Friday, February 5, 2016

Pain in my Levain, 69% hydration

The New Year is here, and I have come to the conclusion that once and for all, I must figure out what the hell is wrong with my oven. It just does not make good bread. I have found that no matter what I do, when using a combo cooker in this oven, the bottom ALWAYS chars. I tried blocking the heat with a pizza stone. No luck. I tried blocking the heat with a 50 pound block of marble courtesy of my best man, Cookies. Still no luck. I have tried using a hot pan; I have tried using a cold pan; and I even tried starting in a cold oven. No luck with any of these. Another problem that I was having was that the dough has been sticking to the cast iron. Perhaps this is due to using the pot inside a campfire during my bachelor weekend. I decided that I would do a trial run using parchment paper to prevent the sticking. However, I discovered at the last minute that I did not have any parchment paper.

 So I decided to use an old technique of using ice cubes and a screaming hot pizza stone. I made Richard Miscovich’s 69% hydrated Pain Au Levain, a bread that I have come to really enjoy. The sourness that I get from my starter with this formula is wonderful. It is light and subtle but also present, and not harsh at all. The only variation that I made to his recipe was in the timeline. I let the bread ferment in a pretty cold kitchen for 9-10 hours. I did this because lately there has been a lot happening in our kitchen. Kelly has recently taken up cooking on Sunday nights (which is delightful) and she was using the oven. The bread was moving pretty slow so I just kept holding off with my loading time. I think that the bread could have easily used another fold because it did not quite get the expansion that I was hoping for. That being said, the density of the loaf is nice and I enjoy really chewy bread. The final bread also had an irregular air-hole pattern. I think my starter would have benefited from being prepared in a warmer area, but all-in-all, I am pleased with the bread. Before baking this, I mentioned to Kelly that I was going into the bake with relatively low expectations. I have to admit that it came out pretty darn good. I wish the bread didn’t rip at the seam and I was hoping for a bit more horizontal growth, but the bottoms were not burned and the taste is great. The oven problem is not solved, but I did achieve a good bake.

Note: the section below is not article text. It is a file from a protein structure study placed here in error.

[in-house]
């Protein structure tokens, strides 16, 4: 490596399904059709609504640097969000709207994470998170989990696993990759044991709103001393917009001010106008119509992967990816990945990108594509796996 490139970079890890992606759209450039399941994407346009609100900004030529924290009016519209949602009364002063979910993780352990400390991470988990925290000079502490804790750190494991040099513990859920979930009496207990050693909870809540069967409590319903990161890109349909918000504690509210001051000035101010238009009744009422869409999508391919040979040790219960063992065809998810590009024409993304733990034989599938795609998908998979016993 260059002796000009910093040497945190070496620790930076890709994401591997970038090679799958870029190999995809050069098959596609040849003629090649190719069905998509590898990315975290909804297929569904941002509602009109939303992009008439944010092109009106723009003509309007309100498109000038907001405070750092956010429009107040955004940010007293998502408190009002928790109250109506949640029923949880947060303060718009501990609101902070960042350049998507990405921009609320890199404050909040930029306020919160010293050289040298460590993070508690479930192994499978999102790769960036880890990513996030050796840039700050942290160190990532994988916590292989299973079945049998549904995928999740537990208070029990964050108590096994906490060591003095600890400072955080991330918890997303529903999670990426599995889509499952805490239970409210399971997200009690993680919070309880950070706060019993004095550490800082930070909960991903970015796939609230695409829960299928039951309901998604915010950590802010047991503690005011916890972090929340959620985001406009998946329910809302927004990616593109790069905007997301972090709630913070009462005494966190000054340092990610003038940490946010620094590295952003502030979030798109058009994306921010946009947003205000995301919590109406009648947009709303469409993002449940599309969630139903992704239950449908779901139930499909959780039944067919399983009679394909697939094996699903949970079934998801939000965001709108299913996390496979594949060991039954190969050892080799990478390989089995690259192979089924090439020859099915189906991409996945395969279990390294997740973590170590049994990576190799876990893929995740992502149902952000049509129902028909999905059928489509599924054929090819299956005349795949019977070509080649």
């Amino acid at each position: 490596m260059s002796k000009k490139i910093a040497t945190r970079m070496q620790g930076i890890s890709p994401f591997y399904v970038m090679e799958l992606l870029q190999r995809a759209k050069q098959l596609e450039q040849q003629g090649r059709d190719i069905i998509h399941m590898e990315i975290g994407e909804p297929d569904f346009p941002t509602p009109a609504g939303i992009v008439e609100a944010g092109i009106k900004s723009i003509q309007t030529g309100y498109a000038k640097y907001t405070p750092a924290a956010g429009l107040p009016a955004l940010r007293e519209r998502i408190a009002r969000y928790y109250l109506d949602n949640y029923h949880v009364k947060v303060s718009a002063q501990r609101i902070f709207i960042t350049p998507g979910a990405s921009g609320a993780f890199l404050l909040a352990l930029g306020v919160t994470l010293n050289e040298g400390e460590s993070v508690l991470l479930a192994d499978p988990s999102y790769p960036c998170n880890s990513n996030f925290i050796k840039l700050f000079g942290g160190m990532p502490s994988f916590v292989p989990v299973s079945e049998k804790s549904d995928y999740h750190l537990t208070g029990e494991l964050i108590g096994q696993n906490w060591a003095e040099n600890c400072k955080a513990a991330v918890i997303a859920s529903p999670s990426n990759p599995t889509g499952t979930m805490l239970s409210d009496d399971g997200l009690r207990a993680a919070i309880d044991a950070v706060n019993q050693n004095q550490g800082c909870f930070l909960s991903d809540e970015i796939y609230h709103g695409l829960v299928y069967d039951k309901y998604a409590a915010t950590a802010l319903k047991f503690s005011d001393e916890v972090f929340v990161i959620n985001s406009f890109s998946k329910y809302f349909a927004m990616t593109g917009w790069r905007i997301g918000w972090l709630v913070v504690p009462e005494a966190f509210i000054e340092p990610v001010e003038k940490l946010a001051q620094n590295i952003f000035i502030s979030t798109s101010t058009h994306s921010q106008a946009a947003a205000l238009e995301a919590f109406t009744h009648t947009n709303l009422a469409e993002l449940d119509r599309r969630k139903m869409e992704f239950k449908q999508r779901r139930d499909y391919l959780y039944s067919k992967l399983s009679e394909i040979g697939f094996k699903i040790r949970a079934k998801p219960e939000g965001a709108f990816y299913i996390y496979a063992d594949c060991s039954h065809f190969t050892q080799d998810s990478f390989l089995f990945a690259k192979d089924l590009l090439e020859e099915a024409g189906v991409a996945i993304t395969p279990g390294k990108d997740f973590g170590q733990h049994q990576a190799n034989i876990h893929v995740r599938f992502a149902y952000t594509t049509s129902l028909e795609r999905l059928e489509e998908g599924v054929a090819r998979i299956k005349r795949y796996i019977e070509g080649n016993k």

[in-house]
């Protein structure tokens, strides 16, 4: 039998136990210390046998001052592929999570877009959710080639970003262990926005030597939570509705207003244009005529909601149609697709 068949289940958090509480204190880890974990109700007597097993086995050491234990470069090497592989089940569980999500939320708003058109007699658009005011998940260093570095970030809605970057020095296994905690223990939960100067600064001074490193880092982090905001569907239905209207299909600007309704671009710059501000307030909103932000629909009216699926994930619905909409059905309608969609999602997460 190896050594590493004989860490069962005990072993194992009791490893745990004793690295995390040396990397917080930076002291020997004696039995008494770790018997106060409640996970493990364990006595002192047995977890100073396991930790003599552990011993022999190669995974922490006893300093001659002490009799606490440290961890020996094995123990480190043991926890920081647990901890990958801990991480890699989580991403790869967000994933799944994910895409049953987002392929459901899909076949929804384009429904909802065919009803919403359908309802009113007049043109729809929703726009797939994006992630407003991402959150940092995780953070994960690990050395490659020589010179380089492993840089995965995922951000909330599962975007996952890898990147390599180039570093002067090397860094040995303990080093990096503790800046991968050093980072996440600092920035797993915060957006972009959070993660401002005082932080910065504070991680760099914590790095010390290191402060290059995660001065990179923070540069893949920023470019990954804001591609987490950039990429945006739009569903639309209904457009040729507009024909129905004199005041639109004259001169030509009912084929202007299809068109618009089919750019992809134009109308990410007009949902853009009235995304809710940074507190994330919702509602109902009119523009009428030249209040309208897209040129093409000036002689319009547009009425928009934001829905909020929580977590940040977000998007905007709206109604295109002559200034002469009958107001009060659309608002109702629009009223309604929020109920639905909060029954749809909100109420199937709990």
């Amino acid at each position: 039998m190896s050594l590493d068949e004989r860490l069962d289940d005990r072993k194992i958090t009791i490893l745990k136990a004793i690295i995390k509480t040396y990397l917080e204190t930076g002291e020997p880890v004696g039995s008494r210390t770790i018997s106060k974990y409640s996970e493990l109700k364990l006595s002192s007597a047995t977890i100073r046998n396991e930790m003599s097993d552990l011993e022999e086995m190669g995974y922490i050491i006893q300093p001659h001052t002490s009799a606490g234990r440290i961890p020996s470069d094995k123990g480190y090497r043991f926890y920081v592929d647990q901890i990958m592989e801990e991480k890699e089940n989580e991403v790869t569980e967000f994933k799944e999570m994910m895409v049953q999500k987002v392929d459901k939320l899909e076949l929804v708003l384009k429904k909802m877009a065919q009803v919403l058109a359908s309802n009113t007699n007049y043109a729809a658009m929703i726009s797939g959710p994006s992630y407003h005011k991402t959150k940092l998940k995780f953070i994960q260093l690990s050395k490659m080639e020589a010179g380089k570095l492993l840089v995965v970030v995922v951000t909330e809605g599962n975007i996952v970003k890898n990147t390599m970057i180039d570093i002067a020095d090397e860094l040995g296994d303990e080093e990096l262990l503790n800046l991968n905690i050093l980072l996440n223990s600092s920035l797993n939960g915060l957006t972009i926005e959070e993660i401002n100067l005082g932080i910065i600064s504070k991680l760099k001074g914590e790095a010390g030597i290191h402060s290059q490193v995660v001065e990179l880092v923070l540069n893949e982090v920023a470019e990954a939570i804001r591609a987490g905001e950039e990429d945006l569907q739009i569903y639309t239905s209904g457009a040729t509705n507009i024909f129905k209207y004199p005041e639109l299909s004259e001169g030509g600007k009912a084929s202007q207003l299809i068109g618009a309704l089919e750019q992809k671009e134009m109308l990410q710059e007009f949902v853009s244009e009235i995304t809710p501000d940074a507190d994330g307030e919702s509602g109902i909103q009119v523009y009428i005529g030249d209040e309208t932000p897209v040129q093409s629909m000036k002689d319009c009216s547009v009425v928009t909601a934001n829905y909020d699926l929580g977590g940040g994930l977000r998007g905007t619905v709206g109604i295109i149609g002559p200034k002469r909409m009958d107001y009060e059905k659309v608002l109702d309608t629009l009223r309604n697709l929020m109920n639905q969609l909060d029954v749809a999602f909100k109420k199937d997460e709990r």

The other new addition to my baking scene is our new Nikon SLR 3300. Kelly and I would like to get into photography. In preparation for our upcoming Honeymoon to the Greek Islands this fall, we purchased a camera. So far, so good, but I have a lot to learn. I am in the process of picking up some books, but I think I am going to speak with the people who I know that take excellent photos and see what tips and hints they have. I must admit that we did go a little crazy with a Kitty Photo Shoot, but it was a lot of fun. I feel that my cat is just as attention-seeking as I am…which is alarming to say the least. 
One funny story before I let you go. The other day my wife asked our cat Lilly, (who mind you, never meows) if she was a person trapped in a cat’s body. Lilly leaped at Kelly and actually meowed. So the cat is out of the bag!....She never makes a peep and usually gets our attention by knocking magnets off the fridge or trying to tip over her water bowl!
Well, it is good to be back, and at least have a tentative baking option. My next loaf will probably be a Miche. I miss ripping it apart with my teeth, and it has such a wholesome almost protein-like grain flavor. It is hands down, my favorite kind of bread to bake and eat.
Bake on

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